African business, politics and lifestyle
Life after Omar Bongo
After a night of claims by various French news outlets that he had died, then a stream of angry denials by government officials in Gabon, President Omar Bongo was officially declared dead on Monday.
His death did not come completely out of the blue – Bongo has been in hospital in Spain for the last month or so. But the demise of Africa’s longest-serving head of state will, no doubt, leave a gap, not just in the central African nation he ruled but also the region where his presence has been central.
With word of his death still spreading, questions over how Gabon would manage the transition are already being asked. Libreville, the capital, was calm and initial statements from government officials point to plans to abide by the constitution, which would mean the president of the senate leading the country to elections within 45 days.
But, underscoring fears of uncertainty, the country’s land, air and sea borders were
immediately closed and the debate over who would step up and fill the gap left by Bongo after more than four decades in power intensified.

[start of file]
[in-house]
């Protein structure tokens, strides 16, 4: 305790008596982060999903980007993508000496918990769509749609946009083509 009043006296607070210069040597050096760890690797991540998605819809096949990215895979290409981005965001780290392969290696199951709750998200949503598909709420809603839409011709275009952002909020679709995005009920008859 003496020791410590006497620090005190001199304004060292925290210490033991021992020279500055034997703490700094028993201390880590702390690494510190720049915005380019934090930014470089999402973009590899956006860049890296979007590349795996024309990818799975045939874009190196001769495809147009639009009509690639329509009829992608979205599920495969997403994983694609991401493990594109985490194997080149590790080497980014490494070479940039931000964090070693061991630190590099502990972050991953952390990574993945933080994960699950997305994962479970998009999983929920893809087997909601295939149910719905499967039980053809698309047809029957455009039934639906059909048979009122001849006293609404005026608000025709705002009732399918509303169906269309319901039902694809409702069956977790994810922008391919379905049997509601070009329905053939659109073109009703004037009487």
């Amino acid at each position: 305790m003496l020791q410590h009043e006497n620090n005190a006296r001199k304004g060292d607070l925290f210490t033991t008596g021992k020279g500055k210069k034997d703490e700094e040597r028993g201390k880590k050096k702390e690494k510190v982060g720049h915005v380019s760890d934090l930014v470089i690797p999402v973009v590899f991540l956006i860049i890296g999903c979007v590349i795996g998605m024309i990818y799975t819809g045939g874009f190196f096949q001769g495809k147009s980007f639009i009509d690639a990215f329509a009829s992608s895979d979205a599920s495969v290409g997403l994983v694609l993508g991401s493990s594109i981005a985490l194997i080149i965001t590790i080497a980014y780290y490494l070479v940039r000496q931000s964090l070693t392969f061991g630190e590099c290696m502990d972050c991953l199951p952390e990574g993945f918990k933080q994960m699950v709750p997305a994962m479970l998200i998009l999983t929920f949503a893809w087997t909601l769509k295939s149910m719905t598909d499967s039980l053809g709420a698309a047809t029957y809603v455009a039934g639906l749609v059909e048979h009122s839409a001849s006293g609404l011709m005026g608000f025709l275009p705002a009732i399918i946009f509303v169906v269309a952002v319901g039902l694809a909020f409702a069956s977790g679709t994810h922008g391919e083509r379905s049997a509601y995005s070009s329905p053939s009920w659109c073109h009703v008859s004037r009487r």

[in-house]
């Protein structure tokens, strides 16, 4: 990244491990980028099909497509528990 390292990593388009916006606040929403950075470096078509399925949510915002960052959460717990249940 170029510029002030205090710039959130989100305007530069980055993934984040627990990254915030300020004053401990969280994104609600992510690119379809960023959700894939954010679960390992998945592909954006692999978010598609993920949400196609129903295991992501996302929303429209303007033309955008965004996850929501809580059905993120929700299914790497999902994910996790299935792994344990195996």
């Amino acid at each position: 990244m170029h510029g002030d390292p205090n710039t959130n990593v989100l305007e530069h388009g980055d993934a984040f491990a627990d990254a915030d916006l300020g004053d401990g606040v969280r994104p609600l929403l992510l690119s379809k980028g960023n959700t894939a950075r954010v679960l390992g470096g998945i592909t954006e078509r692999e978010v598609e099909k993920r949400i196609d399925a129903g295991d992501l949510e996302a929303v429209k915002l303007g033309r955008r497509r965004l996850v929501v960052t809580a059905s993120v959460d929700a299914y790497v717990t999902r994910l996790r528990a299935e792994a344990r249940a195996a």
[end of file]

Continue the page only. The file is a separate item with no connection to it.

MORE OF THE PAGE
Years of power play and co-opting opponents and ethnic rivals have left Gabon without a genuine opposition. But Bongo’s death paves the way for rivals within his family-dominated clan to vie for positions. The late president’s son and son-in-law are rivals whose names have been among the first to come up.
How will Gabon manage this potentially dangerous time? Will the country’s leaders stick to the constitution or will factions decide they have more to gain by using other means to win power?
What of former colonial power France? Paris was one of Bongo’s staunchest allies but France’s President Nicolas Sarkozy has promised a new, more honest relationship with the continent. Will this be another nail in the coffin for Francafrique?
Have Gabon and Central Africa been left orphaned, as some said on the streets of Libreville on Monday, or is this a chance for a fresh start?